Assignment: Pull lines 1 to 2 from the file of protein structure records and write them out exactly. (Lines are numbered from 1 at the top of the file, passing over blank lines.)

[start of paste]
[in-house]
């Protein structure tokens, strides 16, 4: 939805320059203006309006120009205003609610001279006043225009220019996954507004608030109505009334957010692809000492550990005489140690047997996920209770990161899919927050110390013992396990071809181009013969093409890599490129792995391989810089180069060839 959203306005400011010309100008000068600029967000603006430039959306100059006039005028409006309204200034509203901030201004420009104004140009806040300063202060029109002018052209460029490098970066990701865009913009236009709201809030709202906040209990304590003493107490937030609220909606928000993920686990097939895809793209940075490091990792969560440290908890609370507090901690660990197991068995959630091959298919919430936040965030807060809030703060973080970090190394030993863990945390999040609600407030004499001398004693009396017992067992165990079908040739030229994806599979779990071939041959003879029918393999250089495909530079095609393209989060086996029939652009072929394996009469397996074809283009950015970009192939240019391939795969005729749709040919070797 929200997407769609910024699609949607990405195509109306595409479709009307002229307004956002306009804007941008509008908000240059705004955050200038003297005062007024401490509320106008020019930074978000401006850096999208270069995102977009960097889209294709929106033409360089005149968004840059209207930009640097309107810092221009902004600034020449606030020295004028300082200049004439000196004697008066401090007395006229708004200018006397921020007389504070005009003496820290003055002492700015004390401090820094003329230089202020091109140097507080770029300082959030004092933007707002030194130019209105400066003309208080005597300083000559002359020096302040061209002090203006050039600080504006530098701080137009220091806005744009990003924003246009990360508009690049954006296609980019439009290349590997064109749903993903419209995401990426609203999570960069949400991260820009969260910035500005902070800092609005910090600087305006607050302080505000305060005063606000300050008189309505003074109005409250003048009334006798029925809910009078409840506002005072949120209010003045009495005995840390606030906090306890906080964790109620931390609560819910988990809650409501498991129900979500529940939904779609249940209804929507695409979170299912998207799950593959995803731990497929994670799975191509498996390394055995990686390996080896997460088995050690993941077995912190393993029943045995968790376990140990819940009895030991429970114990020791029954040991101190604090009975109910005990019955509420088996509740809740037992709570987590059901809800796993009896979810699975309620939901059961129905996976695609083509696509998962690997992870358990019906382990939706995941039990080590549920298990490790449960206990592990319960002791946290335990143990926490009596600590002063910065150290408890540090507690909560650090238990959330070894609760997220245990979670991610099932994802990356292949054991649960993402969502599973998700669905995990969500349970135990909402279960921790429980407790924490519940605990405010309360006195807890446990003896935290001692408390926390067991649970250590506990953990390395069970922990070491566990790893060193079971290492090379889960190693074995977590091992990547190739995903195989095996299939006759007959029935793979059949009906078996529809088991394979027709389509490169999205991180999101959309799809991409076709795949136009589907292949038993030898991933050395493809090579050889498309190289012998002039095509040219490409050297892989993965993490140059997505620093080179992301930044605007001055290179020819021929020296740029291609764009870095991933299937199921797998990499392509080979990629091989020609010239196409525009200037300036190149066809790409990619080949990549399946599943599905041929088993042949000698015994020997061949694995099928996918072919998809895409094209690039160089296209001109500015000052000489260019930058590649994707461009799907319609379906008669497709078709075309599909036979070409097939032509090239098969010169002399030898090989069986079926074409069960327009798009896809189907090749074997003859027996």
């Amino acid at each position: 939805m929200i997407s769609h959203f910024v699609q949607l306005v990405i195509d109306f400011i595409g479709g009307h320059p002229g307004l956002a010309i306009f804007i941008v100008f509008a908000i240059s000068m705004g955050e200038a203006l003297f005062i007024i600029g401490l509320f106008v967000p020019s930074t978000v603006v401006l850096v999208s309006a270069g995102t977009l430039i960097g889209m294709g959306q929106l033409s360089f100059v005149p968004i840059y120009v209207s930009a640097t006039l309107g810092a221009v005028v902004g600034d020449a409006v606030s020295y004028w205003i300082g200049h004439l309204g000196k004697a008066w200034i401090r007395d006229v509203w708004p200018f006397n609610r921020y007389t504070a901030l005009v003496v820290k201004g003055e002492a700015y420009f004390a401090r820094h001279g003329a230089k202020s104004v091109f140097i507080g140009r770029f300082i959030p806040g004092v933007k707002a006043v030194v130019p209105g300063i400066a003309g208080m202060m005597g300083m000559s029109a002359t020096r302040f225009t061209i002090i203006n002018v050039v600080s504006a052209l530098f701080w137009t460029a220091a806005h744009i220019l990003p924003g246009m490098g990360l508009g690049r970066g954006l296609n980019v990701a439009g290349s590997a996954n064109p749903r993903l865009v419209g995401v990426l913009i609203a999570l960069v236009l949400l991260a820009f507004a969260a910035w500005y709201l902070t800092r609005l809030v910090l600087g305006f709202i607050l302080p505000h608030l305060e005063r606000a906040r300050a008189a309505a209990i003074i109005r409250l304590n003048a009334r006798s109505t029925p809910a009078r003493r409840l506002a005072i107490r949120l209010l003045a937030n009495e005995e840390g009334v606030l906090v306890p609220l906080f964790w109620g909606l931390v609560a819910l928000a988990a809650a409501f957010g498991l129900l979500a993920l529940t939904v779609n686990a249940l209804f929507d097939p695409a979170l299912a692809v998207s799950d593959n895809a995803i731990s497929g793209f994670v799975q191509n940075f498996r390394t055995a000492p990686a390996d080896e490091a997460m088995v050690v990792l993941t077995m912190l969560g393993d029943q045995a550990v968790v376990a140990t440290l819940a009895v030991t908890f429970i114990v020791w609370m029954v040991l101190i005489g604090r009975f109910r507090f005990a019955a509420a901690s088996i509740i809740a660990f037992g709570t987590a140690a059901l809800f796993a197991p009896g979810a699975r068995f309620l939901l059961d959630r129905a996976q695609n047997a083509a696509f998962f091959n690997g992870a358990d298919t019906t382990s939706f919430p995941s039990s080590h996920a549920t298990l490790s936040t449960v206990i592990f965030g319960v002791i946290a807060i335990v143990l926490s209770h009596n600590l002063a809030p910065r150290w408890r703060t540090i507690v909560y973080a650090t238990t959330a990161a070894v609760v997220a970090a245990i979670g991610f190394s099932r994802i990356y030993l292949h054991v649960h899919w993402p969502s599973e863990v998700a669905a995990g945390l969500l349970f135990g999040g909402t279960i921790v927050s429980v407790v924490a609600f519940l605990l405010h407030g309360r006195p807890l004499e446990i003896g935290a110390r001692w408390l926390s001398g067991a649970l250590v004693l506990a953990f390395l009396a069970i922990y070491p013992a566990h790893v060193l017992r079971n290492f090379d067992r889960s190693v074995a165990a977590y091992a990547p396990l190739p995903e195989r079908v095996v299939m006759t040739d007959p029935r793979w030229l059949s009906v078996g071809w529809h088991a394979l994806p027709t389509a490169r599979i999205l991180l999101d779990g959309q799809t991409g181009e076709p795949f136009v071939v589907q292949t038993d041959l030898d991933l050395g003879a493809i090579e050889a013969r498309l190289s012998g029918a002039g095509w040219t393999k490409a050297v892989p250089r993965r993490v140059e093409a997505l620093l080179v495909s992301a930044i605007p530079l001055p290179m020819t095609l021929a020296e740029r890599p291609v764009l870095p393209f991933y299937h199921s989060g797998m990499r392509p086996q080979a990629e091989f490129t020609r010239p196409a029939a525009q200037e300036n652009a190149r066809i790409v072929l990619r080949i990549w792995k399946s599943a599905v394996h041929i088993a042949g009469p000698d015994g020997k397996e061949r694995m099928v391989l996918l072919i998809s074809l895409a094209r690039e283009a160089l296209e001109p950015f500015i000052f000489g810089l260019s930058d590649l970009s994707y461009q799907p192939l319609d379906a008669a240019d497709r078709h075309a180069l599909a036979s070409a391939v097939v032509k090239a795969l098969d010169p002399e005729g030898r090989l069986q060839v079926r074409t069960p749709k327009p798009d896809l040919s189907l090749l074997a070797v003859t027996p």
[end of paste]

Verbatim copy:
[in-house]
């Protein structure tokens, strides 16, 4: 939805320059203006309006120009205003609610001279006043225009220019996954507004608030109505009334957010692809000492550990005489140690047997996920209770990161899919927050110390013992396990071809181009013969093409890599490129792995391989810089180069060839 959203306005400011010309100008000068600029967000603006430039959306100059006039005028409006309204200034509203901030201004420009104004140009806040300063202060029109002018052209460029490098970066990701865009913009236009709201809030709202906040209990304590003493107490937030609220909606928000993920686990097939895809793209940075490091990792969560440290908890609370507090901690660990197991068995959630091959298919919430936040965030807060809030703060973080970090190394030993863990945390999040609600407030004499001398004693009396017992067992165990079908040739030229994806599979779990071939041959003879029918393999250089495909530079095609393209989060086996029939652009072929394996009469397996074809283009950015970009192939240019391939795969005729749709040919070797 929200997407769609910024699609949607990405195509109306595409479709009307002229307004956002306009804007941008509008908000240059705004955050200038003297005062007024401490509320106008020019930074978000401006850096999208270069995102977009960097889209294709929106033409360089005149968004840059209207930009640097309107810092221009902004600034020449606030020295004028300082200049004439000196004697008066401090007395006229708004200018006397921020007389504070005009003496820290003055002492700015004390401090820094003329230089202020091109140097507080770029300082959030004092933007707002030194130019209105400066003309208080005597300083000559002359020096302040061209002090203006050039600080504006530098701080137009220091806005744009990003924003246009990360508009690049954006296609980019439009290349590997064109749903993903419209995401990426609203999570960069949400991260820009969260910035500005902070800092609005910090600087305006607050302080505000305060005063606000300050008189309505003074109005409250003048009334006798029925809910009078409840506002005072949120209010003045009495005995840390606030906090306890906080964790109620931390609560819910988990809650409501498991129900979500529940939904779609249940209804929507695409979170299912998207799950593959995803731990497929994670799975191509498996390394055995990686390996080896997460088995050690993941077995912190393993029943045995968790376990140990819940009895030991429970114990020791029954040991101190604090009975109910005990019955509420088996509740809740037992709570987590059901809800796993009896979810699975309620939901059961129905996976695609083509696509998962690997992870358990019906382990939706995941039990080590549920298990490790449960206990592990319960002791946290335990143990926490009596600590002063910065150290408890540090507690909560650090238990959330070894609760997220245990979670991610099932994802990356292949054991649960993402969502599973998700669905995990969500349970135990909402279960921790429980407790924490519940605990405010309360006195807890446990003896935290001692408390926390067991649970250590506990953990390395069970922990070491566990790893060193079971290492090379889960190693074995977590091992990547190739995903195989095996299939006759007959029935793979059949009906078996529809088991394979027709389509490169999205991180999101959309799809991409076709795949136009589907292949038993030898991933050395493809090579050889498309190289012998002039095509040219490409050297892989993965993490140059997505620093080179992301930044605007001055290179020819021929020296740029291609764009870095991933299937199921797998990499392509080979990629091989020609010239196409525009200037300036190149066809790409990619080949990549399946599943599905041929088993042949000698015994020997061949694995099928996918072919998809895409094209690039160089296209001109500015000052000489260019930058590649994707461009799907319609379906008669497709078709075309599909036979070409097939032509090239098969010169002399030898090989069986079926074409069960327009798009896809189907090749074997003859027996």